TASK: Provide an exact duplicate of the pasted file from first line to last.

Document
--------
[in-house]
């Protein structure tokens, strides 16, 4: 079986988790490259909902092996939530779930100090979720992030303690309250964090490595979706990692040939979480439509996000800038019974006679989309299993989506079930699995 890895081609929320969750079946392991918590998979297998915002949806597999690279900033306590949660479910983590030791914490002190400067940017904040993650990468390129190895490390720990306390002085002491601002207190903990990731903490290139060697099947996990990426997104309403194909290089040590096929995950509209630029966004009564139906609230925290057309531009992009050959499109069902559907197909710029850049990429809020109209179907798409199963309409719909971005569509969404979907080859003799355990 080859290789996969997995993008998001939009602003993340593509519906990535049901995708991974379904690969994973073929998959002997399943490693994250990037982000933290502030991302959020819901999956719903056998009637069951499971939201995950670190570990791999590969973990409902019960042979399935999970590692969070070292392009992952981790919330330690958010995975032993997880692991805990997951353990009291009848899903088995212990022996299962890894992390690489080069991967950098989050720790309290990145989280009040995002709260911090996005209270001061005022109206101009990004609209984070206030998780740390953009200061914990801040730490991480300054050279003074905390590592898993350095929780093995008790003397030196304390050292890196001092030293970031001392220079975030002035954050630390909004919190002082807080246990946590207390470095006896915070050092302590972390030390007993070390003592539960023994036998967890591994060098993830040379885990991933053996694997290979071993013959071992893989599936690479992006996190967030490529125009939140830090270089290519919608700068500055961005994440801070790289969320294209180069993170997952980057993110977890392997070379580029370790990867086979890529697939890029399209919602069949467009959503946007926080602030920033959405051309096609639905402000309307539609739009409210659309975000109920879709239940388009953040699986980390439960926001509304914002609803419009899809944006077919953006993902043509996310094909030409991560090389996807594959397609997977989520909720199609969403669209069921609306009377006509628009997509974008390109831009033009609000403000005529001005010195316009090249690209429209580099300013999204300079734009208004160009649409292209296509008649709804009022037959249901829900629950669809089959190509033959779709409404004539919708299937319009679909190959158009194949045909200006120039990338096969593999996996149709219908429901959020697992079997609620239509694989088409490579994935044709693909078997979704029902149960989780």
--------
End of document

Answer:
[in-house]
């Protein structure tokens, strides 16, 4: 079986988790490259909902092996939530779930100090979720992030303690309250964090490595979706990692040939979480439509996000800038019974006679989309299993989506079930699995 890895081609929320969750079946392991918590998979297998915002949806597999690279900033306590949660479910983590030791914490002190400067940017904040993650990468390129190895490390720990306390002085002491601002207190903990990731903490290139060697099947996990990426997104309403194909290089040590096929995950509209630029966004009564139906609230925290057309531009992009050959499109069902559907197909710029850049990429809020109209179907798409199963309409719909971005569509969404979907080859003799355990 080859290789996969997995993008998001939009602003993340593509519906990535049901995708991974379904690969994973073929998959002997399943490693994250990037982000933290502030991302959020819901999956719903056998009637069951499971939201995950670190570990791999590969973990409902019960042979399935999970590692969070070292392009992952981790919330330690958010995975032993997880692991805990997951353990009291009848899903088995212990022996299962890894992390690489080069991967950098989050720790309290990145989280009040995002709260911090996005209270001061005022109206101009990004609209984070206030998780740390953009200061914990801040730490991480300054050279003074905390590592898993350095929780093995008790003397030196304390050292890196001092030293970031001392220079975030002035954050630390909004919190002082807080246990946590207390470095006896915070050092302590972390030390007993070390003592539960023994036998967890591994060098993830040379885990991933053996694997290979071993013959071992893989599936690479992006996190967030490529125009939140830090270089290519919608700068500055961005994440801070790289969320294209180069993170997952980057993110977890392997070379580029370790990867086979890529697939890029399209919602069949467009959503946007926080602030920033959405051309096609639905402000309307539609739009409210659309975000109920879709239940388009953040699986980390439960926001509304914002609803419009899809944006077919953006993902043509996310094909030409991560090389996807594959397609997977989520909720199609969403669209069921609306009377006509628009997509974008390109831009033009609000403000005529001005010195316009090249690209429209580099300013999204300079734009208004160009649409292209296509008649709804009022037959249901829900629950669809089959190509033959779709409404004539919708299937319009679909190959158009194949045909200006120039990338096969593999996996149709219908429901959020697992079997609620239509694989088409490579994935044709693909078997979704029902149960989780």